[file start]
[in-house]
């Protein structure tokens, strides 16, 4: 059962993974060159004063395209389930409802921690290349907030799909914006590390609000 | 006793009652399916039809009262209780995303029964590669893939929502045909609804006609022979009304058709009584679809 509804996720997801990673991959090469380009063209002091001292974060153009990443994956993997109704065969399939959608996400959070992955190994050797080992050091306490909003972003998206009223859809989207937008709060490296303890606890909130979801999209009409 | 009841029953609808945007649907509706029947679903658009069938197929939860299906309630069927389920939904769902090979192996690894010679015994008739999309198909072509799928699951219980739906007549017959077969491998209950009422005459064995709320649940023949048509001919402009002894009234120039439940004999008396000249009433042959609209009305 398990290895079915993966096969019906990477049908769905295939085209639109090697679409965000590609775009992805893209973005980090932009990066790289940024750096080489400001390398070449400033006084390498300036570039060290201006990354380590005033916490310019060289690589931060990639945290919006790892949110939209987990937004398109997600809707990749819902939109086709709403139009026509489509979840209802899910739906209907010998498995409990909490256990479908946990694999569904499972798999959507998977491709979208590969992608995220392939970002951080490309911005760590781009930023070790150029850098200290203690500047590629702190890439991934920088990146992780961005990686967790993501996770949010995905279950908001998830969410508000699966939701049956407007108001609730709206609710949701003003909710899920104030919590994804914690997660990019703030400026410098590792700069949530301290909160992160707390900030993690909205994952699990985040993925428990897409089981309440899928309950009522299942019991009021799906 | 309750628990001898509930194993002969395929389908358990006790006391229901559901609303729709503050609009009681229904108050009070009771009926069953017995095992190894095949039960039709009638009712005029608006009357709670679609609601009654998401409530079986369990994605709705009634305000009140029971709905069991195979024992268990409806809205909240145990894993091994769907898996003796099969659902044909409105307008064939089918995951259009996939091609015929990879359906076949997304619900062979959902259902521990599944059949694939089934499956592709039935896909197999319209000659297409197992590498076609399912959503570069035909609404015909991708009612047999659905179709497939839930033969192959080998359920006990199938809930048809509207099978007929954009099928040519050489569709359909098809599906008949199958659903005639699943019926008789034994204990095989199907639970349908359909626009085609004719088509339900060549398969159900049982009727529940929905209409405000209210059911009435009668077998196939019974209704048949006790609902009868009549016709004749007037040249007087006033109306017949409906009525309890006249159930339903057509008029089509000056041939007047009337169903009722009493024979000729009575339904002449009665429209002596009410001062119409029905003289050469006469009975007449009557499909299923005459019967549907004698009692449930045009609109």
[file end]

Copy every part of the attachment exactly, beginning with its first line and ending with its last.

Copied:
[in-house]
């Protein structure tokens, strides 16, 4: 059962993974060159004063395209389930409802921690290349907030799909914006590390609000 | 006793009652399916039809009262209780995303029964590669893939929502045909609804006609022979009304058709009584679809 509804996720997801990673991959090469380009063209002091001292974060153009990443994956993997109704065969399939959608996400959070992955190994050797080992050091306490909003972003998206009223859809989207937008709060490296303890606890909130979801999209009409 | 009841029953609808945007649907509706029947679903658009069938197929939860299906309630069927389920939904769902090979192996690894010679015994008739999309198909072509799928699951219980739906007549017959077969491998209950009422005459064995709320649940023949048509001919402009002894009234120039439940004999008396000249009433042959609209009305 398990290895079915993966096969019906990477049908769905295939085209639109090697679409965000590609775009992805893209973005980090932009990066790289940024750096080489400001390398070449400033006084390498300036570039060290201006990354380590005033916490310019060289690589931060990639945290919006790892949110939209987990937004398109997600809707990749819902939109086709709403139009026509489509979840209802899910739906209907010998498995409990909490256990479908946990694999569904499972798999959507998977491709979208590969992608995220392939970002951080490309911005760590781009930023070790150029850098200290203690500047590629702190890439991934920088990146992780961005990686967790993501996770949010995905279950908001998830969410508000699966939701049956407007108001609730709206609710949701003003909710899920104030919590994804914690997660990019703030400026410098590792700069949530301290909160992160707390900030993690909205994952699990985040993925428990897409089981309440899928309950009522299942019991009021799906 | 309750628990001898509930194993002969395929389908358990006790006391229901559901609303729709503050609009009681229904108050009070009771009926069953017995095992190894095949039960039709009638009712005029608006009357709670679609609601009654998401409530079986369990994605709705009634305000009140029971709905069991195979024992268990409806809205909240145990894993091994769907898996003796099969659902044909409105307008064939089918995951259009996939091609015929990879359906076949997304619900062979959902259902521990599944059949694939089934499956592709039935896909197999319209000659297409197992590498076609399912959503570069035909609404015909991708009612047999659905179709497939839930033969192959080998359920006990199938809930048809509207099978007929954009099928040519050489569709359909098809599906008949199958659903005639699943019926008789034994204990095989199907639970349908359909626009085609004719088509339900060549398969159900049982009727529940929905209409405000209210059911009435009668077998196939019974209704048949006790609902009868009549016709004749007037040249007087006033109306017949409906009525309890006249159930339903057509008029089509000056041939007047009337169903009722009493024979000729009575339904002449009665429209002596009410001062119409029905003289050469006469009975007449009557499909299923005459019967549907004698009692449930045009609109």